PreS-Gr 3-In this rhyming picture book, three girls and a lightning bug end a drought in a small town. "Molly Elizabeth and Zoey Ray,/(Girls who were best friends in every which way)" meet Kathryn Claire, who shows them a jar with an insect inside. After darkness falls, the lightning bug does its thing and the girls decide to teach it about thunder. They jump around on the road, making their own thunder, while the bug responds with its own "lightning," glowing brightly enough to light up the town. These activities magically bring on a real rainstorm that lasts for days. Strong rhythm keeps the couplets lively, though occasional lines are awkward: "Then Zoey said, `Molly, you see what I see?/That lightning bug there don't know what thunder be!'" The idea that a tiny lightning bug could bring on a rainstorm is intriguing, and young listeners may enjoy the magical ending. However, the narrative lacks resonance and immediacy in part because of the rigid rhyme scheme. The events are interesting enough, but not especially memorable or exciting. The illustrations feature neat contrasts, as bright tan daytime tones gradually give way to the deeper blues of evening. They lend some liveliness, but not enough to make this more than a mildly pleasing tale.-Steven Engelfried, West Linn Public Library, OR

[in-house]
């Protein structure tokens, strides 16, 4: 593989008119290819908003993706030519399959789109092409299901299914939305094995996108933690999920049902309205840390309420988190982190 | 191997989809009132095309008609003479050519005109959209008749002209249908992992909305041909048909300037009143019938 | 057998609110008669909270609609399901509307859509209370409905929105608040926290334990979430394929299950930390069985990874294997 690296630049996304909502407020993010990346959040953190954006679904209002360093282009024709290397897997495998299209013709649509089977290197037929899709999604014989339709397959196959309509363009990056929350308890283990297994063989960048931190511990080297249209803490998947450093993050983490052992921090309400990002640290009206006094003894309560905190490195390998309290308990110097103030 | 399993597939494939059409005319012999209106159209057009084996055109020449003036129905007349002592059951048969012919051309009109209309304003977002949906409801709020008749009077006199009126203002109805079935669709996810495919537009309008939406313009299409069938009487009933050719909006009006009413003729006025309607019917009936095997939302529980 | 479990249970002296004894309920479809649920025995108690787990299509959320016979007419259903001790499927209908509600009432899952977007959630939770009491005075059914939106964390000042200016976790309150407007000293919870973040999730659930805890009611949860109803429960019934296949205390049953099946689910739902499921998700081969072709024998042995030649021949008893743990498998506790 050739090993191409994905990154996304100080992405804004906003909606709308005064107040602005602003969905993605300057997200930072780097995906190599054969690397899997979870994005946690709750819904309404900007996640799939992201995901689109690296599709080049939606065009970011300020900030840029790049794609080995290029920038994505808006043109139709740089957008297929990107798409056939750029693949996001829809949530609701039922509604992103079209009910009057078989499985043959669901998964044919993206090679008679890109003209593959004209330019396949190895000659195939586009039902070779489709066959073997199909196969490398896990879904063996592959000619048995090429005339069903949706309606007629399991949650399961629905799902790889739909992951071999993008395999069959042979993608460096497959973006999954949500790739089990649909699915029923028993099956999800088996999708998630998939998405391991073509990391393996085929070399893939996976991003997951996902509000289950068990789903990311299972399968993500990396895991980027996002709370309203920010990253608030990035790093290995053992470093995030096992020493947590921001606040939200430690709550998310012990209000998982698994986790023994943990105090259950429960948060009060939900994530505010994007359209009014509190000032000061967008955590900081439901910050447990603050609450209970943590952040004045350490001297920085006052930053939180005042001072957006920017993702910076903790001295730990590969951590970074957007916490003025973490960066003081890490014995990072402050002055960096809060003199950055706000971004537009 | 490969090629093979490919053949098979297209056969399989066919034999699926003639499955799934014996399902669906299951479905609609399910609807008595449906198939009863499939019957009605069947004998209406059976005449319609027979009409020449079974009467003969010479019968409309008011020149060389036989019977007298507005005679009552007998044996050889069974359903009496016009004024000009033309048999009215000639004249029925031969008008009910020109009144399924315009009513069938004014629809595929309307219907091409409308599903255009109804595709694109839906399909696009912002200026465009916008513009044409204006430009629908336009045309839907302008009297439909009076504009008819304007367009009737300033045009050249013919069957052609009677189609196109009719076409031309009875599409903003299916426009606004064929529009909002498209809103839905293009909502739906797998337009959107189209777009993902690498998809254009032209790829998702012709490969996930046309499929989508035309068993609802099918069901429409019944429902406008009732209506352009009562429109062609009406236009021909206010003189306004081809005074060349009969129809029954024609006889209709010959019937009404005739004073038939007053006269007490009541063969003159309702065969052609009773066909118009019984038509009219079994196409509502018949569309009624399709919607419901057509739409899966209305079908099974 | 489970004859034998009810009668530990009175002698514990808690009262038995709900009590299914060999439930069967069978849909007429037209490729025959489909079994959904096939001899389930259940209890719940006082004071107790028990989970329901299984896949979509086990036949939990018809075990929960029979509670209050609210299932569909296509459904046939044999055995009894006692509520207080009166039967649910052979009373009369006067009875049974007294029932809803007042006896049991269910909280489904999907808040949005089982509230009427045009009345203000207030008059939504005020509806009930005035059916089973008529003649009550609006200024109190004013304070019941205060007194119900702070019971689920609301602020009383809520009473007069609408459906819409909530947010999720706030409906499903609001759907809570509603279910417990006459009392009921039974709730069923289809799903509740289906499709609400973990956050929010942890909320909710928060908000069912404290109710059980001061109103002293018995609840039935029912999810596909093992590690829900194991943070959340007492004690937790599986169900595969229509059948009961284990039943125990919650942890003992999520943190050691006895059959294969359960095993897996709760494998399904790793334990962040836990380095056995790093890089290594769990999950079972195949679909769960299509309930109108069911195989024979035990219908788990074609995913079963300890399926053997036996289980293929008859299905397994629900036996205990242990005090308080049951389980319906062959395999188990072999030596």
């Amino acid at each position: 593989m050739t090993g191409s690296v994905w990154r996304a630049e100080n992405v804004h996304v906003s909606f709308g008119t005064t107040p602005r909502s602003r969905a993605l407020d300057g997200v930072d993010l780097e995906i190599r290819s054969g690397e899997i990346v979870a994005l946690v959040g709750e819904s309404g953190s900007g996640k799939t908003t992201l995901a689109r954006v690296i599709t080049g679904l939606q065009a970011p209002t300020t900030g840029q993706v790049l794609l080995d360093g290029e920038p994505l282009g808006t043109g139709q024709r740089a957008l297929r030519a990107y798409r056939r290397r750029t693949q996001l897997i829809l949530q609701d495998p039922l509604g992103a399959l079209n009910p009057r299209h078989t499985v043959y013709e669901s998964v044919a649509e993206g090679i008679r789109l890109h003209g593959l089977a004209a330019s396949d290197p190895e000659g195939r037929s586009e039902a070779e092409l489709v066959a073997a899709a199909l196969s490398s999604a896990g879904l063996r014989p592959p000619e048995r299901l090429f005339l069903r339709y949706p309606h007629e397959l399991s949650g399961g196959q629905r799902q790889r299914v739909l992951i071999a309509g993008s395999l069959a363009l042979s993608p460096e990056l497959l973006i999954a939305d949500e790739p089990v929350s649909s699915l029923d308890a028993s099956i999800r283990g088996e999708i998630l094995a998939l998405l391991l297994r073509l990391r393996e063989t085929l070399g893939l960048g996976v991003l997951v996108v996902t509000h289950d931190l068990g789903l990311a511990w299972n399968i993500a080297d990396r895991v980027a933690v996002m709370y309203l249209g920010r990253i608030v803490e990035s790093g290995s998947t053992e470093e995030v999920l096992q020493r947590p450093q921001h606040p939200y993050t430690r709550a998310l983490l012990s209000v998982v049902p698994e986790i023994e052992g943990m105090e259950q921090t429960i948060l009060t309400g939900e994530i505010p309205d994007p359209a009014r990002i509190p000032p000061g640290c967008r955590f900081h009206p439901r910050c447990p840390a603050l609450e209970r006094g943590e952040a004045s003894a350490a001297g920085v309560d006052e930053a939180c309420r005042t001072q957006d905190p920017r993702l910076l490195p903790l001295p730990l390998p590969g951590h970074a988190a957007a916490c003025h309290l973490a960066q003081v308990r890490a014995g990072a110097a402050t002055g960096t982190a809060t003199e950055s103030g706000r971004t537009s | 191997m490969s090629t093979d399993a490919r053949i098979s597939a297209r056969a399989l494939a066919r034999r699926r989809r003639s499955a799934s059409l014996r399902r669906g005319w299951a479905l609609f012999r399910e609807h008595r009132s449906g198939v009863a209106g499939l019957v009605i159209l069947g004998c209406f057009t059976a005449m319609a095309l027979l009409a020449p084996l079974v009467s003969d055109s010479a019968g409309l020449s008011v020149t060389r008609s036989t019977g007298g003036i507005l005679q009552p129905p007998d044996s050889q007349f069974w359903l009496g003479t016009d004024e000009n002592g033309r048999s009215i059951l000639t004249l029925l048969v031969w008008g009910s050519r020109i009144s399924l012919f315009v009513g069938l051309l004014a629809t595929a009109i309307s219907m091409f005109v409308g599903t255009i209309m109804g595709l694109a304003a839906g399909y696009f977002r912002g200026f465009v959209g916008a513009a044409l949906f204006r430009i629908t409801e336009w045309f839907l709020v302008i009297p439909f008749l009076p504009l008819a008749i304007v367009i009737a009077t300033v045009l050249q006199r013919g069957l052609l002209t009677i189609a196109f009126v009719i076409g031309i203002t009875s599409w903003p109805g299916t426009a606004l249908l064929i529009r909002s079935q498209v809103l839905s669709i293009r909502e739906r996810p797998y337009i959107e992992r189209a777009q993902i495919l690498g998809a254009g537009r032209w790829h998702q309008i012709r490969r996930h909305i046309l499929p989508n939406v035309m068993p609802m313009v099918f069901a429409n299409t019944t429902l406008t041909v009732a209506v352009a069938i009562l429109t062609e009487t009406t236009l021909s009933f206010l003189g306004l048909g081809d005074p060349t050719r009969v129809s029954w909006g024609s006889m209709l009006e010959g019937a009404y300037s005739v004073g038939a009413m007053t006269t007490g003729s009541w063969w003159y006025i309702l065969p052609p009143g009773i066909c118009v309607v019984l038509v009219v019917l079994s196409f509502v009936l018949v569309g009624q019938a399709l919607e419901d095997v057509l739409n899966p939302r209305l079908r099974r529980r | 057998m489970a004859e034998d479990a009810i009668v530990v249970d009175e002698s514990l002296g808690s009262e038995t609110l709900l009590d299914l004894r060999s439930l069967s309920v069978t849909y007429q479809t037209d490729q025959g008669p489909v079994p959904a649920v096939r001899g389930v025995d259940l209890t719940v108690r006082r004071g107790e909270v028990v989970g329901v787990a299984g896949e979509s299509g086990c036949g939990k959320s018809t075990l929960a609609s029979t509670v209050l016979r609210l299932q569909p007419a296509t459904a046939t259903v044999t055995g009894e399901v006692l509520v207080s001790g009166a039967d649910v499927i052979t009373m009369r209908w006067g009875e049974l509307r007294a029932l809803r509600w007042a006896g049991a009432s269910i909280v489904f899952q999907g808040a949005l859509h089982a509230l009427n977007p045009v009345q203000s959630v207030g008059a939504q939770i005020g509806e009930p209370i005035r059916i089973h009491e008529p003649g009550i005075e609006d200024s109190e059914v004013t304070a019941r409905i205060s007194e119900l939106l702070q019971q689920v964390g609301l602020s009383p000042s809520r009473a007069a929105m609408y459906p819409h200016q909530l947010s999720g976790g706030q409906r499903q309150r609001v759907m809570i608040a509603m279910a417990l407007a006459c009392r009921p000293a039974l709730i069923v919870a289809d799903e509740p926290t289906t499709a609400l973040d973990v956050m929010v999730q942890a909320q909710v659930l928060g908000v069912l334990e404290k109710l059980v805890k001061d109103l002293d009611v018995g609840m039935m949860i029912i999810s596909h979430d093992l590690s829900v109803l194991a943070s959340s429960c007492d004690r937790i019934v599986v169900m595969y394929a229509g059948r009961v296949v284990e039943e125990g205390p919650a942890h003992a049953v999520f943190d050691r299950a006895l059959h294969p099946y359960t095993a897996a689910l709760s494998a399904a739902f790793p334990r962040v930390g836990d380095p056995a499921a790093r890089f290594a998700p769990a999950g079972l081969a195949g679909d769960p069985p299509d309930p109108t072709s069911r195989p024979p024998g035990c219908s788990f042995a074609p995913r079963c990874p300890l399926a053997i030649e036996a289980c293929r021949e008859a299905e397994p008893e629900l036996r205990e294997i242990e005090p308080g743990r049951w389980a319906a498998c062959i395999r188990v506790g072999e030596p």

Inspired by a firefly caught in a jar, a gleesome threesome of girls performs a nocturnal "thundering" rain dance in this flight of fancy.